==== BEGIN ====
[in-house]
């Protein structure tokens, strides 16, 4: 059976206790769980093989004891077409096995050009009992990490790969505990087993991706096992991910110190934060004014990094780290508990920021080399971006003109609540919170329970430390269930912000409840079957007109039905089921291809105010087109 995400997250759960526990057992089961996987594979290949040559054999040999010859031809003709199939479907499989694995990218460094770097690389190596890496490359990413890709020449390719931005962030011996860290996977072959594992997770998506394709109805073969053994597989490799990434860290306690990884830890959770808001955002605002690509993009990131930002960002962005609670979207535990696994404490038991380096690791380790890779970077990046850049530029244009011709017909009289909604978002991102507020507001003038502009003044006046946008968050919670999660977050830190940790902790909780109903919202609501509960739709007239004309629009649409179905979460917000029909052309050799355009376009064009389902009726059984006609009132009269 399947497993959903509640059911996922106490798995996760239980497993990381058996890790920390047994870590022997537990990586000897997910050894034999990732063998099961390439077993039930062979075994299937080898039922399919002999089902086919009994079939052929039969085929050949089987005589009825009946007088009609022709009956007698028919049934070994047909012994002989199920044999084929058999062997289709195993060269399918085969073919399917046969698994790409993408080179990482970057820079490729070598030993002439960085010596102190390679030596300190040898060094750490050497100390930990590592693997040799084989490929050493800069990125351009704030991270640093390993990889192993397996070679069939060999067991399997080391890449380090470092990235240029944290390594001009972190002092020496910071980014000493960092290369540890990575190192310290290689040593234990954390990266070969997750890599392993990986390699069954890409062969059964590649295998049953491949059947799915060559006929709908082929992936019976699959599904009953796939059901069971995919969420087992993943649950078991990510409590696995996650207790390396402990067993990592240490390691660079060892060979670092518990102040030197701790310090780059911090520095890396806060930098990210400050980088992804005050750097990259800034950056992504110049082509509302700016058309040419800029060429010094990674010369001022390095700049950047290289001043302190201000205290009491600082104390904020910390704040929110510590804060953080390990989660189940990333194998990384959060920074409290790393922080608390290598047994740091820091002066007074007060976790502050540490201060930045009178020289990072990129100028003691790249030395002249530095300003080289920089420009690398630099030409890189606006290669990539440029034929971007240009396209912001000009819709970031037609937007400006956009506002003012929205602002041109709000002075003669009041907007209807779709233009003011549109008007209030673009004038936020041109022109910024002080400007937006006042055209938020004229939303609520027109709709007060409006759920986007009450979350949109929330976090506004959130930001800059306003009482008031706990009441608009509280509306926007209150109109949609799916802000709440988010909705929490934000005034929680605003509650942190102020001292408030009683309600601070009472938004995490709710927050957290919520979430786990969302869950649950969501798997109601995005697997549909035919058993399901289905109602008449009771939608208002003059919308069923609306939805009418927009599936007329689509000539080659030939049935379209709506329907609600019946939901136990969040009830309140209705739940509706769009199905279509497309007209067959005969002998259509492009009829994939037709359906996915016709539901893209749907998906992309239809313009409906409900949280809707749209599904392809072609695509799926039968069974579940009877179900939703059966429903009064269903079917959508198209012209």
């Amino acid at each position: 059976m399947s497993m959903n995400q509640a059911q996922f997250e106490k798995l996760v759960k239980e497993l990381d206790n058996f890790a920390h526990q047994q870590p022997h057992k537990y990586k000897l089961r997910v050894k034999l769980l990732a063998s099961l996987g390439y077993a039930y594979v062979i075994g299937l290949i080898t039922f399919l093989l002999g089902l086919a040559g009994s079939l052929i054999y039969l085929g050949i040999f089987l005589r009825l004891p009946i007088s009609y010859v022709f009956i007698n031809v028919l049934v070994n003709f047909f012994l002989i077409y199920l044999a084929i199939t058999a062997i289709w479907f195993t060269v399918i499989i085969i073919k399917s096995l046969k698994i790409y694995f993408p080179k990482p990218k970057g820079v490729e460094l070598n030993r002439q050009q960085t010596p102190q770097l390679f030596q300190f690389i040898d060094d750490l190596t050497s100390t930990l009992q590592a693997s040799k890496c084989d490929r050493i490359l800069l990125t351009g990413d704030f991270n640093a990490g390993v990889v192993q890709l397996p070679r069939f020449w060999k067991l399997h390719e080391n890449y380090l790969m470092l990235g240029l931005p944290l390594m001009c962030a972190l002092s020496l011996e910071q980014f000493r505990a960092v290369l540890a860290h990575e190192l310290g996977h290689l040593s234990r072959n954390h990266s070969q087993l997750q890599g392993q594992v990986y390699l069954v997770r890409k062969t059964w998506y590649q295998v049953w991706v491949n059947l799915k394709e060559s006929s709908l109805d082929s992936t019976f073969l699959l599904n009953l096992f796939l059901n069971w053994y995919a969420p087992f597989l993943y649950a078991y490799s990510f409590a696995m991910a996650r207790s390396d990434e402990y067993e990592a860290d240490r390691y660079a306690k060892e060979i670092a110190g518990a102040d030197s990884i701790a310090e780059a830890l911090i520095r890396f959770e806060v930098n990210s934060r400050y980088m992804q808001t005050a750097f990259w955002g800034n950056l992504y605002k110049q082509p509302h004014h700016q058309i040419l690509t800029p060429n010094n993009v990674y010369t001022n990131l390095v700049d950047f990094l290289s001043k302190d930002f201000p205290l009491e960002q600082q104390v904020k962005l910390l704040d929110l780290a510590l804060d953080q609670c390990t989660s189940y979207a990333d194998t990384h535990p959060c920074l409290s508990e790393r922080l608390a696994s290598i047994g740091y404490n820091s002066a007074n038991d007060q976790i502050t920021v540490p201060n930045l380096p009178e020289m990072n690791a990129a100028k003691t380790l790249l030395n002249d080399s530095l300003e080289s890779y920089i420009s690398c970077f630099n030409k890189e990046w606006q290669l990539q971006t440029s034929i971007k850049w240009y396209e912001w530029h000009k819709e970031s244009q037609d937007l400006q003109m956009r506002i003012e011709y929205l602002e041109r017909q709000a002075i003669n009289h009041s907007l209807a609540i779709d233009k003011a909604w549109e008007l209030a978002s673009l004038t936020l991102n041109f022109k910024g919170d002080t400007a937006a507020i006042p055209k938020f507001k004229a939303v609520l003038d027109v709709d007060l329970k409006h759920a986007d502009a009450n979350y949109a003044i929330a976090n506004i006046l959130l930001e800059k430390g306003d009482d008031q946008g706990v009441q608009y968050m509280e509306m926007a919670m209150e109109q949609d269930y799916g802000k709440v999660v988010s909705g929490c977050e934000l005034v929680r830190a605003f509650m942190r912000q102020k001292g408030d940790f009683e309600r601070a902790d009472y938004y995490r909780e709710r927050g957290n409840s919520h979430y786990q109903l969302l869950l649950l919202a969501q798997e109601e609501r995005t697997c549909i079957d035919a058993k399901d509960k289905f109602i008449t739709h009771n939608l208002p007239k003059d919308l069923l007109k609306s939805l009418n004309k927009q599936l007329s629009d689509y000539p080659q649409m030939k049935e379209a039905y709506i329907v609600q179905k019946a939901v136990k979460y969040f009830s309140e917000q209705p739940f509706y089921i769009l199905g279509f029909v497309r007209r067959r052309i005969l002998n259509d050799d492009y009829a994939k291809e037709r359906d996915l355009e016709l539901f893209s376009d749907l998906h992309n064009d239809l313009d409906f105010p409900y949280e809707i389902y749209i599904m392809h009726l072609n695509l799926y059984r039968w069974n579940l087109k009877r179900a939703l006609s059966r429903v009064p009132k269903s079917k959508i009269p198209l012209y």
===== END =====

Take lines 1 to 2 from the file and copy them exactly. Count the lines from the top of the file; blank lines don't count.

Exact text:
[in-house]
């Protein structure tokens, strides 16, 4: 059976206790769980093989004891077409096995050009009992990490790969505990087993991706096992991910110190934060004014990094780290508990920021080399971006003109609540919170329970430390269930912000409840079957007109039905089921291809105010087109 995400997250759960526990057992089961996987594979290949040559054999040999010859031809003709199939479907499989694995990218460094770097690389190596890496490359990413890709020449390719931005962030011996860290996977072959594992997770998506394709109805073969053994597989490799990434860290306690990884830890959770808001955002605002690509993009990131930002960002962005609670979207535990696994404490038991380096690791380790890779970077990046850049530029244009011709017909009289909604978002991102507020507001003038502009003044006046946008968050919670999660977050830190940790902790909780109903919202609501509960739709007239004309629009649409179905979460917000029909052309050799355009376009064009389902009726059984006609009132009269 399947497993959903509640059911996922106490798995996760239980497993990381058996890790920390047994870590022997537990990586000897997910050894034999990732063998099961390439077993039930062979075994299937080898039922399919002999089902086919009994079939052929039969085929050949089987005589009825009946007088009609022709009956007698028919049934070994047909012994002989199920044999084929058999062997289709195993060269399918085969073919399917046969698994790409993408080179990482970057820079490729070598030993002439960085010596102190390679030596300190040898060094750490050497100390930990590592693997040799084989490929050493800069990125351009704030991270640093390993990889192993397996070679069939060999067991399997080391890449380090470092990235240029944290390594001009972190002092020496910071980014000493960092290369540890990575190192310290290689040593234990954390990266070969997750890599392993990986390699069954890409062969059964590649295998049953491949059947799915060559006929709908082929992936019976699959599904009953796939059901069971995919969420087992993943649950078991990510409590696995996650207790390396402990067993990592240490390691660079060892060979670092518990102040030197701790310090780059911090520095890396806060930098990210400050980088992804005050750097990259800034950056992504110049082509509302700016058309040419800029060429010094990674010369001022390095700049950047290289001043302190201000205290009491600082104390904020910390704040929110510590804060953080390990989660189940990333194998990384959060920074409290790393922080608390290598047994740091820091002066007074007060976790502050540490201060930045009178020289990072990129100028003691790249030395002249530095300003080289920089420009690398630099030409890189606006290669990539440029034929971007240009396209912001000009819709970031037609937007400006956009506002003012929205602002041109709000002075003669009041907007209807779709233009003011549109008007209030673009004038936020041109022109910024002080400007937006006042055209938020004229939303609520027109709709007060409006759920986007009450979350949109929330976090506004959130930001800059306003009482008031706990009441608009509280509306926007209150109109949609799916802000709440988010909705929490934000005034929680605003509650942190102020001292408030009683309600601070009472938004995490709710927050957290919520979430786990969302869950649950969501798997109601995005697997549909035919058993399901289905109602008449009771939608208002003059919308069923609306939805009418927009599936007329689509000539080659030939049935379209709506329907609600019946939901136990969040009830309140209705739940509706769009199905279509497309007209067959005969002998259509492009009829994939037709359906996915016709539901893209749907998906992309239809313009409906409900949280809707749209599904392809072609695509799926039968069974579940009877179900939703059966429903009064269903079917959508198209012209």